they started angling toward us at a pretty good gallop. The big cow was second in line, quartering away from us. It seemed like they had not seen us. All of a sudden they stopped to look back to the direction that they were running from. I lasered ranged the long cow at a distance of 154 yards. The Bog Pods shooting sticks were deployed immediately. Francisco Jr. got his rifle on pods to get ready for a shot. Instantly, the Oryx caught our movement, flickered their long tails and began to take off moderately quartering away from us. Little did they know that Francisco Jr. was already locked on the large horned cow. Suddenly the roar of the .300 Short Action Ultra Mag. interrupted my words as I said “shoot”. Next was the unmistakable thumping sound when a bullet hits home. As Francisco Jr. chambered another round, I kept my eyes on the Oryx, we noticed it was hit pretty hard and began to slow down. The Oryx covered about 50 yards or so and stopped. Francisco Jr. was about shoot again, when all of a sudden the Oryx slightly reared up and fell over backward. We marked the spot the Oryx went down and cautiously approached the downed animal from the rear, ready to shoot again if it decided to get up. A second shot was not necessary. The first shot counted. From an ever so slightly downhill shot angle, the first 165 gr. Speer Grand Slam bullet had entered high just behind the last rib, traversing diagonally and downward to the top third of the lungs and exited in front of the far shoulder. The Grand Slam held together pretty good as indicated by the quarter size exit hole.

Francisco Jr. was very excited and hugged his dad. So was I so I hugged him back. You should have seen the way he was admiring his Oryx. He would not take his eyes off it the whole time. We could not believe the length of the good horn. Without putting a tap on it, we thought it might go 40 inches. Later at the gate, it was confirmed at 39″. I think it might have been the second or third biggest to come out that weekend out of 80 plus Oryx taken. As for the other side, no worries, we might get it fixed to match the other side. If not, that broken side gives character. We will probably do a European mount for now and maybe do a shoulder mount at a later date. We are very happy with how this hunt played out. I am very proud of Francisco Jr. How he prepared for this hunt both physically and mentally. This hunt could is tough. Francisco Jr. could not be happier with his Oryx. We have some great meat to share too. We hope to be out there again someday. It will start out by us applying now in February. Santiago wants to hunt Oryx now and wants to draw like his older brother.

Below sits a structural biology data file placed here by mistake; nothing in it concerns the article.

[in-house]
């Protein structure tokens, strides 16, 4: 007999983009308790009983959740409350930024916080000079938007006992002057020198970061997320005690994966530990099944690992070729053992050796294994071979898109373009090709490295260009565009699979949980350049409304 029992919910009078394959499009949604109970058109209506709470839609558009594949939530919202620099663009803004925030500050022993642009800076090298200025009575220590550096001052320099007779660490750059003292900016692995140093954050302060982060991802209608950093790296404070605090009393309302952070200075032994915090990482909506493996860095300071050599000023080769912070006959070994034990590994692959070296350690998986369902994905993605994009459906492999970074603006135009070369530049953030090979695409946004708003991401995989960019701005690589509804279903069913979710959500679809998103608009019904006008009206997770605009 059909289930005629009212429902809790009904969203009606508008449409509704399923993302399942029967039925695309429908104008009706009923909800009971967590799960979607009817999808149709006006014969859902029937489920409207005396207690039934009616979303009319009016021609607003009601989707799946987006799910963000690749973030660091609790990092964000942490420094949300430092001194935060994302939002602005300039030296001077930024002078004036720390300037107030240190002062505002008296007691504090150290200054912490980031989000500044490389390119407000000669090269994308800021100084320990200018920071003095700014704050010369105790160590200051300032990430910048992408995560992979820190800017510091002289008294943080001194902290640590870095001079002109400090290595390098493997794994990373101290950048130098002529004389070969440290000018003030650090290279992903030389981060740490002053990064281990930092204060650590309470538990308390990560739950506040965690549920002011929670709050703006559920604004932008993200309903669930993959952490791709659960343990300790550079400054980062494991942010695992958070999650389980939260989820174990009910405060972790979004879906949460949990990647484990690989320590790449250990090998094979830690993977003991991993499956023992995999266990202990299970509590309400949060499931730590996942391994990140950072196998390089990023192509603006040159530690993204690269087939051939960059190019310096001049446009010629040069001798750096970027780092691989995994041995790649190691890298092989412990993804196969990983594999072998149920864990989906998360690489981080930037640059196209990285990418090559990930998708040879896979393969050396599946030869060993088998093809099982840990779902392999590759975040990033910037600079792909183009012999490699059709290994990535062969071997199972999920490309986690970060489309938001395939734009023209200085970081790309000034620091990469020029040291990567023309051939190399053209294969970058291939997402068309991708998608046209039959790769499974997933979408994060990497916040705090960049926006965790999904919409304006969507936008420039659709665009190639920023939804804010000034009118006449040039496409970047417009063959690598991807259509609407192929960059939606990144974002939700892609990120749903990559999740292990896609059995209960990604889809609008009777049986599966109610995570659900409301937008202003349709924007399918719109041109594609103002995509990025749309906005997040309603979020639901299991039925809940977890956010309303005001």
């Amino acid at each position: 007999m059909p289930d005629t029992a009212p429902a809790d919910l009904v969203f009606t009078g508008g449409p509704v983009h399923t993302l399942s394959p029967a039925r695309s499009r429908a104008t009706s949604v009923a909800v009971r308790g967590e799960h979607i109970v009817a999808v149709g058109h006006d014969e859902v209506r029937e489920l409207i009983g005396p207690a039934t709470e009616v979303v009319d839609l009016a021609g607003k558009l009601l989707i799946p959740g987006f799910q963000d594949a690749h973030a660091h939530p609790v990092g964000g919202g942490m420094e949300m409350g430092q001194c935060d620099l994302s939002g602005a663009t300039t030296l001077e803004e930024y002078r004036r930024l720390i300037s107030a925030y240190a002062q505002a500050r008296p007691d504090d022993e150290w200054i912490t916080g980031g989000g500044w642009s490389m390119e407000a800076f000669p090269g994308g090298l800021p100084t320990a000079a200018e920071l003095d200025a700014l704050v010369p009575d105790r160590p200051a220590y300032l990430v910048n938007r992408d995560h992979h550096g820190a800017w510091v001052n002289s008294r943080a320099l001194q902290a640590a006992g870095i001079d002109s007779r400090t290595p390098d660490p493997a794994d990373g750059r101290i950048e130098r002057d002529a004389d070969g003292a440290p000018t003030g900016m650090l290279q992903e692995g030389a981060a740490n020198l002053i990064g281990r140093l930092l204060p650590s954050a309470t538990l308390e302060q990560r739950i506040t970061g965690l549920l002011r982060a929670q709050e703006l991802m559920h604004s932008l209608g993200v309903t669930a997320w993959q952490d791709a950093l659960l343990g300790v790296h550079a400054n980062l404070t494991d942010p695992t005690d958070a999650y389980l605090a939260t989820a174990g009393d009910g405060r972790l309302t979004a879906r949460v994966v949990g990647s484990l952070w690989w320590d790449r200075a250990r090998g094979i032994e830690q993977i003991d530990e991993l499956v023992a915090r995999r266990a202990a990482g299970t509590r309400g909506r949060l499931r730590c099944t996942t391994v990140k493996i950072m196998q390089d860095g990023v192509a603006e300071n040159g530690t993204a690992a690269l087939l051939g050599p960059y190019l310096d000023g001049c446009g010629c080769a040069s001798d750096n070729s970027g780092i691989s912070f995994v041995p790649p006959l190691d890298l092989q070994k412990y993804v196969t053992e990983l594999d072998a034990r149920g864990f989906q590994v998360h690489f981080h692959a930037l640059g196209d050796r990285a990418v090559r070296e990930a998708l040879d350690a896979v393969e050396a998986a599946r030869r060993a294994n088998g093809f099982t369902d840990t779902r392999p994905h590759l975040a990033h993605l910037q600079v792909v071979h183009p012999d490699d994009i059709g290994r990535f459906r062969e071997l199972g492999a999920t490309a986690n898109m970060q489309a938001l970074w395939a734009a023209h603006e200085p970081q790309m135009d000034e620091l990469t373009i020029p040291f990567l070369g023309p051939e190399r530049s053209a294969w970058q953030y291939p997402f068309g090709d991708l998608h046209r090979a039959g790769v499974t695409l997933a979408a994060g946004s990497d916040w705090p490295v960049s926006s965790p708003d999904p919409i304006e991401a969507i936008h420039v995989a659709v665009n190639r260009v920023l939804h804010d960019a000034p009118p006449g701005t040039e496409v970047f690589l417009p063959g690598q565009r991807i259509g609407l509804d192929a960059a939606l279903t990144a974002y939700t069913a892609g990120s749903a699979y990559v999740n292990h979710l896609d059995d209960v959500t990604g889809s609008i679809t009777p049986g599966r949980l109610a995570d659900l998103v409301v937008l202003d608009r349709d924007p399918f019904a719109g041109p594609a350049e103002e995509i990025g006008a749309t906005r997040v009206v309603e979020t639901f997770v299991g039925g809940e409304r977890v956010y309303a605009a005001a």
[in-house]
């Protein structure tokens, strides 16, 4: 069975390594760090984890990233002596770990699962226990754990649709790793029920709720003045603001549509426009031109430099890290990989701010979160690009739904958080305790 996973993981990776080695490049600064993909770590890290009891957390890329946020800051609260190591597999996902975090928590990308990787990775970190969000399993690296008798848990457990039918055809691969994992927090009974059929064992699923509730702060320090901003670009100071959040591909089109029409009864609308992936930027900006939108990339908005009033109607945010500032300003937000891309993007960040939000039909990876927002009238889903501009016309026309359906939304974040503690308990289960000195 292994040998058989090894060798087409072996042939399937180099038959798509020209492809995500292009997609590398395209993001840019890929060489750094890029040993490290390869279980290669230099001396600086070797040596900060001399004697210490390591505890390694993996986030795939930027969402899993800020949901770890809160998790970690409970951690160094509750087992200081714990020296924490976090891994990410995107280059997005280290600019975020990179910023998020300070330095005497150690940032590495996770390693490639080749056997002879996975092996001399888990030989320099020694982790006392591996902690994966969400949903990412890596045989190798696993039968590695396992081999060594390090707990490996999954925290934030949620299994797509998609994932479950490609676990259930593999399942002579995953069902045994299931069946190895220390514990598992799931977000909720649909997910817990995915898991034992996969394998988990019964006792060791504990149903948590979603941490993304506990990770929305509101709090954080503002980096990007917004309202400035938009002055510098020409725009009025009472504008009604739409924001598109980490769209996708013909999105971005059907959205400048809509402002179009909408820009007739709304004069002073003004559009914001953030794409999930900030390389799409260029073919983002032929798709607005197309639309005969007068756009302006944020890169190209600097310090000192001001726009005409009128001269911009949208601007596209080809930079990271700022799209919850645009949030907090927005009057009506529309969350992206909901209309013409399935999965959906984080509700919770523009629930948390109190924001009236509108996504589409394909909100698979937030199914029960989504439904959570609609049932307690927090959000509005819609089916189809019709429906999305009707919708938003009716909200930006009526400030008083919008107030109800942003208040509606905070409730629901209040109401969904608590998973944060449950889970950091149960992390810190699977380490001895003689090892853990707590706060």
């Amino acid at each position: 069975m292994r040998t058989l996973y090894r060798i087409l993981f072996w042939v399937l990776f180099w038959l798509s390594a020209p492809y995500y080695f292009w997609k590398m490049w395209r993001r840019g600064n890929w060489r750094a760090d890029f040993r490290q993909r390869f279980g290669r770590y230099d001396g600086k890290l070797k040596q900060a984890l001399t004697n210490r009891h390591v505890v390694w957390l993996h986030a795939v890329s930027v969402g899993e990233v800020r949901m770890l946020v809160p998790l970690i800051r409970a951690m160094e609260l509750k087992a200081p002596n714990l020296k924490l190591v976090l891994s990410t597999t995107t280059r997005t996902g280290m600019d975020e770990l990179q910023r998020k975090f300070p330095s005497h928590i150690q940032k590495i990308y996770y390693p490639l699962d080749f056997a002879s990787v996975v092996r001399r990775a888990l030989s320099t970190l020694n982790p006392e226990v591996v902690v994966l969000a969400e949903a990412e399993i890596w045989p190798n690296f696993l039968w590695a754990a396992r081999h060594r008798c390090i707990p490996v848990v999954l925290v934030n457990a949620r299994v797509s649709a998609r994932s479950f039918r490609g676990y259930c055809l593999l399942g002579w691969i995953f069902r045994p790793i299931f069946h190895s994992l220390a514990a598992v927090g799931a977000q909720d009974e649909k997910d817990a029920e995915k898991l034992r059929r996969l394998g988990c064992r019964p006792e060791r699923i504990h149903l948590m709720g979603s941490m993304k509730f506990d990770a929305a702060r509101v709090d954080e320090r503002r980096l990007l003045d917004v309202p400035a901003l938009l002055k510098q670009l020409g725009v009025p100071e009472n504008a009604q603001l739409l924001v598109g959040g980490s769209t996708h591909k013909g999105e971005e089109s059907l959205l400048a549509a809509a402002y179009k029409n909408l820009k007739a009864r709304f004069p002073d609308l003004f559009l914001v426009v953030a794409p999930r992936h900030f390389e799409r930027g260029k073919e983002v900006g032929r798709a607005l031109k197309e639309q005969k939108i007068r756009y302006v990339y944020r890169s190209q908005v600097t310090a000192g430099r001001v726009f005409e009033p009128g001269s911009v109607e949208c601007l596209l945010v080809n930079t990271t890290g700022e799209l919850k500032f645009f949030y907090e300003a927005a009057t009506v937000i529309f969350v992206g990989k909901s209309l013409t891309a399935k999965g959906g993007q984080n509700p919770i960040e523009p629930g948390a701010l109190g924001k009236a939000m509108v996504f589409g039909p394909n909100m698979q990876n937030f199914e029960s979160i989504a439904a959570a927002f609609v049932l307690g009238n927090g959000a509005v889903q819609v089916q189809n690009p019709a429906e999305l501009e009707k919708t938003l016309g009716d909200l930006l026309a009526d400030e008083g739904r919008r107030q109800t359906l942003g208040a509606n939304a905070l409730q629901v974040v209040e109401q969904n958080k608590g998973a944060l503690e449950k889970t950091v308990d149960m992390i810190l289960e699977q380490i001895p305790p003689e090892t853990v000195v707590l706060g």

Here is a funny little story and learning experience for Santiago that happened on this hunt while on the Stallion Range. While hunting, he temporarily lost his wallet. In his wallet he had $240.00 (Christmas $$), Cabela’s and Sportsman’s Gift Cards, and his newly acquired Hunter Education Card. Well anyways, after we loaded the Oryx and started driving back to the gate, he noticed he was missing his wallet. He had set it inside the door handle pocket of the rear truck door, where he was sitting. For sure we thought it had to fall out of the truck at the gate when being checked it, at the parking area, or when we are got out to glass while hunting. We both were freaking out. I asked what the heck he was thinking of by carrying all his money and so on. He told me he wanted to buy some stuff at Sportsman’s. I asked when he had seen it last. He told me “the second spot where we all got out to glass”. We were headed to that spot see if it was there, when all of sudden, out of the blue he tells me…….”Dad, I really don’t need the money. I need my Hunter Ed. Card.” I could not believe he said that, but I guess I can relate. Anyways, we drove back to one of glassing spots and found his wallet with tire tracks on it. The first thing he looked for in his wallet was his Hunter Ed. Card.